Sadiq Khan urged to refuse planning permission for MSG Sphere
Sadiq Khan is being urged by City Hall politicians to refuse planning permission for a controversial entertainment venue in east London, amid concerns over its impact on wildlife.
Members of the London Assembly environment committee have warned the proposed MSG Sphere - a ball-shaped 21,500-seater arena and 1,500-capacity nightclub on a former Olympic coach park close to Stratford station - would produce unacceptable light levels.
The project, backed by Madison Square Garden Entertainment, received permission from the London Legacy Development Corporation in 2022, but still requires sign-off from the Mayor.
In February this year, an Article 31 holding directive was issued by Levelling Up Secretary Michael Gove, preventing the LLDC and Mr Khan from signing off the plans before Mr Gove has decided whether they need to be "called in" for further scrutiny.
In a new report examining light pollution in London, the environment committee urged Mr Khan to refuse the scheme permission, “when and if” it is passed back to him, “to prevent light pollution impacts on the surrounding environment and residents”.
The recommendation was supported by five of the seven committee members. Two Conservatives chose not to support it, citing concerns around pre-determining live planning applications.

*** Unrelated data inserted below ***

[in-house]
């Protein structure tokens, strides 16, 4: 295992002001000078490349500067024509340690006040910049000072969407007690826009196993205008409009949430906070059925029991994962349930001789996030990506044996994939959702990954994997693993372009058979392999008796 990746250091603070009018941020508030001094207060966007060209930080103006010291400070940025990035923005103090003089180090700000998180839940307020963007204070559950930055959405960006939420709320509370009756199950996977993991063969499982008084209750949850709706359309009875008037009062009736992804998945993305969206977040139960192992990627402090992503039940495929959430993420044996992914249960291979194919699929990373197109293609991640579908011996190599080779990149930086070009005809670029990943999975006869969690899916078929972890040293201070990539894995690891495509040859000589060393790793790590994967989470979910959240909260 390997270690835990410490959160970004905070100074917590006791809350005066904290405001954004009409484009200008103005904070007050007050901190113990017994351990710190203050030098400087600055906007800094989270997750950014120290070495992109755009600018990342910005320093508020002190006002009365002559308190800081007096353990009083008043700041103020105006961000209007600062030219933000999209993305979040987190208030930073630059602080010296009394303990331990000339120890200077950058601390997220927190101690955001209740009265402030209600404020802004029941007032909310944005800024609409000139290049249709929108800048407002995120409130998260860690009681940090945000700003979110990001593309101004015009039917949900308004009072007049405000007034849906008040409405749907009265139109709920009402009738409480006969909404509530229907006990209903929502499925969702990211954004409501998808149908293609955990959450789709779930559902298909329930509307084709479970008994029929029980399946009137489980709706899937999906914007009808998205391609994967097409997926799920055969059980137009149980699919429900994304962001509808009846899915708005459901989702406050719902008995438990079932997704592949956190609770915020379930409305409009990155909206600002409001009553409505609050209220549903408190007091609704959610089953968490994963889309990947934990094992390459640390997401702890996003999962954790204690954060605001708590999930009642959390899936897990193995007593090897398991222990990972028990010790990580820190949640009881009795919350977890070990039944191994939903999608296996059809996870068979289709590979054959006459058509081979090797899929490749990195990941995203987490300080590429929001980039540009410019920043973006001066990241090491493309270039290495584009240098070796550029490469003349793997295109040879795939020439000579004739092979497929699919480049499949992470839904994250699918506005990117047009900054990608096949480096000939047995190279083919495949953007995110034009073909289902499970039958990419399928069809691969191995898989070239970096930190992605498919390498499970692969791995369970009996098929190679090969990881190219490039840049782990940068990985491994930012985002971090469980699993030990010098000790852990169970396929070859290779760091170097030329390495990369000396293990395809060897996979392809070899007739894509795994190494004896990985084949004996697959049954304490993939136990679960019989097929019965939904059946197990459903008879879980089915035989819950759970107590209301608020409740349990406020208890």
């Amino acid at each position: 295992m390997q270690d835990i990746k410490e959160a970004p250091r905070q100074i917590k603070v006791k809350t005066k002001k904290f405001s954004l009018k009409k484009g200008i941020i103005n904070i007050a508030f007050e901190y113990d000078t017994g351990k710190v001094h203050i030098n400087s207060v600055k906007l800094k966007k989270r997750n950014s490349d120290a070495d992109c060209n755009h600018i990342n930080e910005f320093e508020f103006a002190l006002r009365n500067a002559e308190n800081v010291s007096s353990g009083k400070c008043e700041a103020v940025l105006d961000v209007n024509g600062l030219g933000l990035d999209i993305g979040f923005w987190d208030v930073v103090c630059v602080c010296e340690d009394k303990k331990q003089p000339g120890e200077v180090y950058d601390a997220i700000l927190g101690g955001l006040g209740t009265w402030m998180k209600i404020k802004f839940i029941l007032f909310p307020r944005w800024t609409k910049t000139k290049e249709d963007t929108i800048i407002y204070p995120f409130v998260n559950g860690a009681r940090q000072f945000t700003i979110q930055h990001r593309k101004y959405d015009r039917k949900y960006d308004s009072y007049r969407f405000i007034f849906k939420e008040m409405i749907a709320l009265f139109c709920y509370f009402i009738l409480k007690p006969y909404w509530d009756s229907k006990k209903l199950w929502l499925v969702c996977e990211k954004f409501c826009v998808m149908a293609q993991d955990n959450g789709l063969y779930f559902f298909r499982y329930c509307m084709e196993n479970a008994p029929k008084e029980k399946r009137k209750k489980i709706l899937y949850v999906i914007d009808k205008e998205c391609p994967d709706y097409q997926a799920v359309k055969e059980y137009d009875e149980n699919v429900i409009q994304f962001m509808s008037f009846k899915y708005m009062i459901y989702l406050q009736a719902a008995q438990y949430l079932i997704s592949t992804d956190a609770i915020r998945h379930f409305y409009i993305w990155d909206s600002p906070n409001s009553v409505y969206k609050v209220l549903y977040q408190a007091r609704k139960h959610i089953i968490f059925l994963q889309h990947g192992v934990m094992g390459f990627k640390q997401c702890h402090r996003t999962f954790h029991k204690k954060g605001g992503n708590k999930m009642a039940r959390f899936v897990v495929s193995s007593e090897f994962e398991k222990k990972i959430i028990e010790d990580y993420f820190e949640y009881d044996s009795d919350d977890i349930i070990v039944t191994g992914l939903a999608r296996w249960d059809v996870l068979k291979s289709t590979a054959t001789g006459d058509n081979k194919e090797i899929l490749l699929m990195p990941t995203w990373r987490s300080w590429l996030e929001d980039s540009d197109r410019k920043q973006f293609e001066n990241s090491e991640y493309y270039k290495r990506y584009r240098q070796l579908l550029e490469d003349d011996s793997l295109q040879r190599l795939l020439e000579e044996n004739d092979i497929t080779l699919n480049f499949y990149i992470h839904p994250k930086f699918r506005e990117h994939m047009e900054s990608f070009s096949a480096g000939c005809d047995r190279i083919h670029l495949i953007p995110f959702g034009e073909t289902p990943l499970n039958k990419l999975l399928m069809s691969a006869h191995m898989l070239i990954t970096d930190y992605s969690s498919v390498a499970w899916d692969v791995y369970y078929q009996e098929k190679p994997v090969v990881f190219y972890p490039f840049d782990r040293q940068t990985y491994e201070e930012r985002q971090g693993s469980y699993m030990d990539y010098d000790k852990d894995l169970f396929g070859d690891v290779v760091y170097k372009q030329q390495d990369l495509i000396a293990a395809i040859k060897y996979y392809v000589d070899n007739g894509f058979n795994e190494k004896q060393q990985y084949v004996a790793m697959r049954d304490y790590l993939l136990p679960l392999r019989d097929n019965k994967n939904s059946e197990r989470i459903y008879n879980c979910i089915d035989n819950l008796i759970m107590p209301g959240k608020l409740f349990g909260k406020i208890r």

The report also called for the Mayor to devise a light pollution strategy for the capital, noting there was “strong evidence of the detrimental impacts of artificial light at night on the migration, reproduction and feeding patterns of bats, birds and insects”.
A spokeswoman for Mr Khan did not directly respond to the committee’s recommendation, but said the Mayor already asks boroughs to develop their own night-time strategies to address “all aspects of life at night”.
A spokesman for the MSG Sphere declined to comment. The project’s website says “several steps” will be taken to reduce light pollution, including set operating hours and “fully-programmable” exterior lighting.
Zack Polanski, a Green member of the London Assembly and chair of the environment committee throughout its investigation, said: “The damage light pollution is causing to our environment is something that has gone unnoticed for far too long.
“These issues are exacerbated by the fact there is no national strategy in place, and the Mayor has an opportunity here to make a real difference and to set the standard nationally.”
He added that the committee’s investigation had “highlighted the damage artificial light can have, and the threat it poses to wildlife and the biodiversity of London”.